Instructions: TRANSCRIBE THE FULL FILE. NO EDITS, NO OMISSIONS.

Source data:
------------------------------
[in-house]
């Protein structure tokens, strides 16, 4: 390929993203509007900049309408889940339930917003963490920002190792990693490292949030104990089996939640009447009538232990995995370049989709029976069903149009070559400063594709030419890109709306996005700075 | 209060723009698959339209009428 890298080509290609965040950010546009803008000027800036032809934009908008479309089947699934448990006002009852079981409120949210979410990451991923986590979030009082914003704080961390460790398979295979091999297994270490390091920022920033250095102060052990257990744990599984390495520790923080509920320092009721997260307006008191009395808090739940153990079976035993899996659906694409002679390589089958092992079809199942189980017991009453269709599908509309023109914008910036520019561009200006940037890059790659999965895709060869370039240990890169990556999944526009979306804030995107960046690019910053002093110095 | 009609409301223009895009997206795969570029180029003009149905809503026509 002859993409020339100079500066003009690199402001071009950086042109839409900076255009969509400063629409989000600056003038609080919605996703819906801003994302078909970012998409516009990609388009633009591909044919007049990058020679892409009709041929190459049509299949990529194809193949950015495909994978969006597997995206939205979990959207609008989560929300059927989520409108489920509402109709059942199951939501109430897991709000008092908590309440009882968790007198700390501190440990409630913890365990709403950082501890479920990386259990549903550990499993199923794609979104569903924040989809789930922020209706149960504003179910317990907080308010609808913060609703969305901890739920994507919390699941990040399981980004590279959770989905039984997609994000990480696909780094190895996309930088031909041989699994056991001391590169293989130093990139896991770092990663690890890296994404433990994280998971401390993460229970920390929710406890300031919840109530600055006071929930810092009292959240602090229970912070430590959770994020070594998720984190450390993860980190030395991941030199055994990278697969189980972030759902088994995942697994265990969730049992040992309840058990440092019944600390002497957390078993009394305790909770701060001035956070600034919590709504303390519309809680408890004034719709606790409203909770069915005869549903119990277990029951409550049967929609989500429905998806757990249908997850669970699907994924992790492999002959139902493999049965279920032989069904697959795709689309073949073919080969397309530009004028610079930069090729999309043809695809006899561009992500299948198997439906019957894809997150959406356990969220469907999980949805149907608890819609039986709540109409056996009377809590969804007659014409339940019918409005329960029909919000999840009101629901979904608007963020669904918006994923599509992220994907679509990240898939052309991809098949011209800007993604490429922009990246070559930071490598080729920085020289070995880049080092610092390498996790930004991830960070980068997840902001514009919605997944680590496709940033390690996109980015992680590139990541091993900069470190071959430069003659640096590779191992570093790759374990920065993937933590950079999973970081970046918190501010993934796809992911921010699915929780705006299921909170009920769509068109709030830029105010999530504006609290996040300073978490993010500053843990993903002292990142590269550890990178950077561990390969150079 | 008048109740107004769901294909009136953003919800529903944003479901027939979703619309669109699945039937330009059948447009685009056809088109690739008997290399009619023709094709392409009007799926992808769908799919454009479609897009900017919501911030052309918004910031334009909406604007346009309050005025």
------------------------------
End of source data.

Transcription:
[in-house]
């Protein structure tokens, strides 16, 4: 390929993203509007900049309408889940339930917003963490920002190792990693490292949030104990089996939640009447009538232990995995370049989709029976069903149009070559400063594709030419890109709306996005700075 | 209060723009698959339209009428 890298080509290609965040950010546009803008000027800036032809934009908008479309089947699934448990006002009852079981409120949210979410990451991923986590979030009082914003704080961390460790398979295979091999297994270490390091920022920033250095102060052990257990744990599984390495520790923080509920320092009721997260307006008191009395808090739940153990079976035993899996659906694409002679390589089958092992079809199942189980017991009453269709599908509309023109914008910036520019561009200006940037890059790659999965895709060869370039240990890169990556999944526009979306804030995107960046690019910053002093110095 | 009609409301223009895009997206795969570029180029003009149905809503026509 002859993409020339100079500066003009690199402001071009950086042109839409900076255009969509400063629409989000600056003038609080919605996703819906801003994302078909970012998409516009990609388009633009591909044919007049990058020679892409009709041929190459049509299949990529194809193949950015495909994978969006597997995206939205979990959207609008989560929300059927989520409108489920509402109709059942199951939501109430897991709000008092908590309440009882968790007198700390501190440990409630913890365990709403950082501890479920990386259990549903550990499993199923794609979104569903924040989809789930922020209706149960504003179910317990907080308010609808913060609703969305901890739920994507919390699941990040399981980004590279959770989905039984997609994000990480696909780094190895996309930088031909041989699994056991001391590169293989130093990139896991770092990663690890890296994404433990994280998971401390993460229970920390929710406890300031919840109530600055006071929930810092009292959240602090229970912070430590959770994020070594998720984190450390993860980190030395991941030199055994990278697969189980972030759902088994995942697994265990969730049992040992309840058990440092019944600390002497957390078993009394305790909770701060001035956070600034919590709504303390519309809680408890004034719709606790409203909770069915005869549903119990277990029951409550049967929609989500429905998806757990249908997850669970699907994924992790492999002959139902493999049965279920032989069904697959795709689309073949073919080969397309530009004028610079930069090729999309043809695809006899561009992500299948198997439906019957894809997150959406356990969220469907999980949805149907608890819609039986709540109409056996009377809590969804007659014409339940019918409005329960029909919000999840009101629901979904608007963020669904918006994923599509992220994907679509990240898939052309991809098949011209800007993604490429922009990246070559930071490598080729920085020289070995880049080092610092390498996790930004991830960070980068997840902001514009919605997944680590496709940033390690996109980015992680590139990541091993900069470190071959430069003659640096590779191992570093790759374990920065993937933590950079999973970081970046918190501010993934796809992911921010699915929780705006299921909170009920769509068109709030830029105010999530504006609290996040300073978490993010500053843990993903002292990142590269550890990178950077561990390969150079 | 008048109740107004769901294909009136953003919800529903944003479901027939979703619309669109699945039937330009059948447009685009056809088109690739008997290399009619023709094709392409009007799926992808769908799919454009479609897009900017919501911030052309918004910031334009909406604007346009309050005025």